Pro Football Hall of Fame Game 2014: TV Info and More for Bills vs. Giants

Tim DanielsFeatured ColumnistAugust 3, 2014

Sep 8, 2013; Arlington, TX, USA; New York Giants quarterback Eli Manning talks with receiver Victor Cruz (80) runs after a catch against the Dallas Cowboys at AT&T Stadium. Mandatory Credit: Matthew Emmons-USA TODAY Sports

The NFL is back in action. As usual, the Pro Football Hall of Fame Game marks the start of the preseason slate. This year's matchup features the Buffalo Bills going up against the New York Giants, with just over a month until the regular season begins.

Both teams have plenty of questions they hope to answer starting Sunday night. In the big picture, the Bills head into the season looking to end a 14-year playoff drought—the longest in the league—while the Giants want to bounce back after a frustrating 7-9 campaign.

Aside from the extra attention due to its high-profile status, the Hall of Fame Game is just like any other preseason contest—the big names won't last long. That said, it's still live football, and there's obviously a major craving for that after a long offseason.


Viewing Info

Where: Fawcett Stadium in Canton, Ohio

When: Sunday, Aug. 3 at 8 p.m. ET

Watch: NBC

Live Stream: NBC Sports Live Extra



The main source of New York's issues last season was its offense. The Giants were one of just five teams to score less than 300 points. The Eli Manning-led passing game never seemed to find a rhythm, and it didn't have a reliable running game to fall back on.

The Giants didn't completely overhaul the unit. Instead, they are hoping a few additions paired with a new approach on that side of the ball will lead to much better results.

In terms of additions, the Giants added Rashad Jennings and Andre Williams to the backfield. Neither projects as a workhorse, but as a tandem, they should represent an upgrade. Odell Beckham, who's currently dealing with a hamstring injury, was the main arrival in terms of the aerial attack.

Clearly, it's not an offense that's suddenly way more explosive. Rather, the group is slightly more potent than last year and will look to pick up the pace.

Dan Graziano of ESPN passed along comments from Jennings, who said the entire offense can be run using an uptempo, no-huddle approach.

"We have many ways to communicate," he said. "Some of it is verbal, some of it is hand signals and things of that nature. And just being a student of the game, you understand down and distance and what you want to accomplish, and so it becomes second nature after a while."

The Giants defense finished eighth in the league in terms of yards allowed last season. That stat is especially impressive when you consider that the team's offensive struggles placed an even bigger burden on the unit's shoulders.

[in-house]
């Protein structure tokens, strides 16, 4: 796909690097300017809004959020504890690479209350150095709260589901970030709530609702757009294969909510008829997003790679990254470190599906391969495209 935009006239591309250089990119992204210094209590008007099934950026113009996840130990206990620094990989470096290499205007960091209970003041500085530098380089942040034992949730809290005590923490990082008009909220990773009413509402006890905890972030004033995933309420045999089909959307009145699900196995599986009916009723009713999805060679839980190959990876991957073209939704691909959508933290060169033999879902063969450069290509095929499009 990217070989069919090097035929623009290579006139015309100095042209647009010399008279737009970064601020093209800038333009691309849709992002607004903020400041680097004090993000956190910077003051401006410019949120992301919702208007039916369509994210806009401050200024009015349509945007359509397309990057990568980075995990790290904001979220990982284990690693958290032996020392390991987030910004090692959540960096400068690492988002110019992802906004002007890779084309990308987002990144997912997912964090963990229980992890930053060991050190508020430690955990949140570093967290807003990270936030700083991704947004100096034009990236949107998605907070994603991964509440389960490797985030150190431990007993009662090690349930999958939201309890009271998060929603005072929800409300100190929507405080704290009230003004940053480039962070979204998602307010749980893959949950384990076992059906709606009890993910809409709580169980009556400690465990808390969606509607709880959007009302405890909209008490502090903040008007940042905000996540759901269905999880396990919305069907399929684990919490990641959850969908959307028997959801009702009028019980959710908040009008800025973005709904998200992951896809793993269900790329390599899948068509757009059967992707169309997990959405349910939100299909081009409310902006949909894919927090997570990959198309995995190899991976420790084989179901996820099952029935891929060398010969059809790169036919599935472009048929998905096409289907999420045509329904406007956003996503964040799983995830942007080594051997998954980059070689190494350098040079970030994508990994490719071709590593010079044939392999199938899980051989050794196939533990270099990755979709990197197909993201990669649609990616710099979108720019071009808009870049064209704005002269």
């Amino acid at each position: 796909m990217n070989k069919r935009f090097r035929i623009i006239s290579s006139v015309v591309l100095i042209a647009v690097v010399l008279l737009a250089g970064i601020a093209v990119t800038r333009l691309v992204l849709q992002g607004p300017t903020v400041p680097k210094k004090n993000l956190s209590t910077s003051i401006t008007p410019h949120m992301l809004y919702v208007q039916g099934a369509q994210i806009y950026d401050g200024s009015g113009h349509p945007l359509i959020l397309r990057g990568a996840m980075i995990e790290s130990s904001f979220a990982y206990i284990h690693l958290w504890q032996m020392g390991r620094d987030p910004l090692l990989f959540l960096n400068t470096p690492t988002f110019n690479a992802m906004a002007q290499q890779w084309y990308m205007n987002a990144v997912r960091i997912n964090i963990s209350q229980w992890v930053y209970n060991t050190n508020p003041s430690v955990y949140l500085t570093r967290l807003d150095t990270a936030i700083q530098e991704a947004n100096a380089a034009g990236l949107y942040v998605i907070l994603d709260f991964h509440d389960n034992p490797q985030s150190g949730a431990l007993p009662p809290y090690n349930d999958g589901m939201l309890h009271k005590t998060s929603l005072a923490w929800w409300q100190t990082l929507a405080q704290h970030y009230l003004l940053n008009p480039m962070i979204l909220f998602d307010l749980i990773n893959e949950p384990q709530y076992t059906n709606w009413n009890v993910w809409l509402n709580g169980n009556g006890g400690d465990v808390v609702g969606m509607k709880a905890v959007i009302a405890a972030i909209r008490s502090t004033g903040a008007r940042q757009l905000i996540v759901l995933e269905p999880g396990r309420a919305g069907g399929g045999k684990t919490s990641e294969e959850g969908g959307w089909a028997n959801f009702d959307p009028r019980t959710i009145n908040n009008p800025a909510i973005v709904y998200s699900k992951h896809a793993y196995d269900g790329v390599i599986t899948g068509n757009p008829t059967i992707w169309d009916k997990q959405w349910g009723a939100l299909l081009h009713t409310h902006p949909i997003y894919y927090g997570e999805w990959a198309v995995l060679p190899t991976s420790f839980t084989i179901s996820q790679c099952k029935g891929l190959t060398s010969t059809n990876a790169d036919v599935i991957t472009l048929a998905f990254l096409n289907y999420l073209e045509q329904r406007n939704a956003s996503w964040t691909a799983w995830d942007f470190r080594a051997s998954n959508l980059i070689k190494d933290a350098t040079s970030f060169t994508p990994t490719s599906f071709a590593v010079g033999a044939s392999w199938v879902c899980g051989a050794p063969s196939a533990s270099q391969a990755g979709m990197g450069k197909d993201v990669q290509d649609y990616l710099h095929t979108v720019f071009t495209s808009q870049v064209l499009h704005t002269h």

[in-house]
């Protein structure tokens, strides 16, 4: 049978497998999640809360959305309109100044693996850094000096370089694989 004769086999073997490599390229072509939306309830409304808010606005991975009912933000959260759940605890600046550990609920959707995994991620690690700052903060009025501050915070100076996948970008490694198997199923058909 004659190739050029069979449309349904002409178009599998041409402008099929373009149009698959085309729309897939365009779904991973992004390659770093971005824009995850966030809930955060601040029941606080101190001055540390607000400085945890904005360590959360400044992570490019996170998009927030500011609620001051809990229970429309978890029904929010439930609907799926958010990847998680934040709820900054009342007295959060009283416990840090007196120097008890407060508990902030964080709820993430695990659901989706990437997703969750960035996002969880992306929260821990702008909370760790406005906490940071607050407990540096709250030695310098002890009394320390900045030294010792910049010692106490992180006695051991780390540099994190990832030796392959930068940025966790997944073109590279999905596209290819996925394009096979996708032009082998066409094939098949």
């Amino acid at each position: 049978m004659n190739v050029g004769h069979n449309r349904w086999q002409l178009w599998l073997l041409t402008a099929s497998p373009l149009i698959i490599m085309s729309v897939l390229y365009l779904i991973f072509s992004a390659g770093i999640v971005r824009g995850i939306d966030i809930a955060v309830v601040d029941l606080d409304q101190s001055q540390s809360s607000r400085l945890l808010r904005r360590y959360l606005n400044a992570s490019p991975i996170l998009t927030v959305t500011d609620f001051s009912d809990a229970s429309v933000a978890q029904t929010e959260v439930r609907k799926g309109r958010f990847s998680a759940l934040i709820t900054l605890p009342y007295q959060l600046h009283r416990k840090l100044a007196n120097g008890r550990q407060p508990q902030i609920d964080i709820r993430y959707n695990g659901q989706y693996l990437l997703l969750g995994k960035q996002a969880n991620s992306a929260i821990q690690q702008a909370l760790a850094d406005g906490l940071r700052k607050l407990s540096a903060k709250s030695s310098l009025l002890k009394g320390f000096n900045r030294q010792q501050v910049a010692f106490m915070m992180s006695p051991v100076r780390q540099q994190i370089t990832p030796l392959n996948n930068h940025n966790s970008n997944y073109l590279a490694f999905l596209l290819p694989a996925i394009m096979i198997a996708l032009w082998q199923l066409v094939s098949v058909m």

Along with some help from the offense when it comes to time of possession, the biggest key is getting the pass rush back on track. The Giants finished tied for 25th in sacks with just 34. The effort must start with Jason Pierre-Paul, who had just two sacks in 11 games last season.

As for the Bills, the development of one player will likely make or break their season. That's second-year quarterback EJ Manuel.

Yes, football is still a team game, and all three phases need to play reasonably well in order to make a playoff charge. Quarterback is the most important position on the field, though. And questions remain about Manuel's ability to thrive at the professional level.

After a sluggish start to camp, there have been signs of progress recently. Joe Buscaglia of WGR was among those to point out Manuel's improved play:

He also sounds ready to get things started, as the Bills noted:

Manuel completed less than 59 percent of his throws last season to go along with 11 touchdowns and nine interceptions in 10 games. If he can make tangible progress, the outlook for Buffalo suddenly gets a lot brighter. That's because the offense certainly has enough weapons around him, and the defense should be solid again after ranking 10th last season.

The addition of Sammy Watkins to a unit that also features C.J. Spiller gives the Bills two legitimate game-changers on that side of the ball. Expect the Bills to do everything they can to get the ball in their hands as often as possible in space, whether it be screens or gadget plays.

Defensively, a lot of the success starts up front. The trio of Mario Williams, Marcell Dareus and Kyle Williams doesn't get much hype, but they are as good as the NFL has to offer. The rotation of Jerry Hughes and Manny Lawson fills out a very strong line.

The biggest question mark is whether they can replace the production of Kiko Alonso. The linebacker was a tackling machine as a rookie with 159 combined takedowns, but he is likely out for the season after suffering an ACL injury.

Adding Brandon Spikes will help, but unheralded options like Keith Rivers, Nigel Bradham and Preston Brown must step up for the group to remain in the top 10.

Ultimately, it would be a surprise if any of the starters see the end of the first quarter. The Bills offense may stay out a little longer than the other units as the coaching staff tries to get some extra reps for Manuel, but for the most part, it will be a short outing as they build up to longer stints in other games.

At this stage, the Giants seem like the better overall team, so they get the nod for the prediction. Of course, both coaching staffs would say the result isn't nearly as important as the signs of progress and staying healthy.

Prediction: Giants 20, Bills 13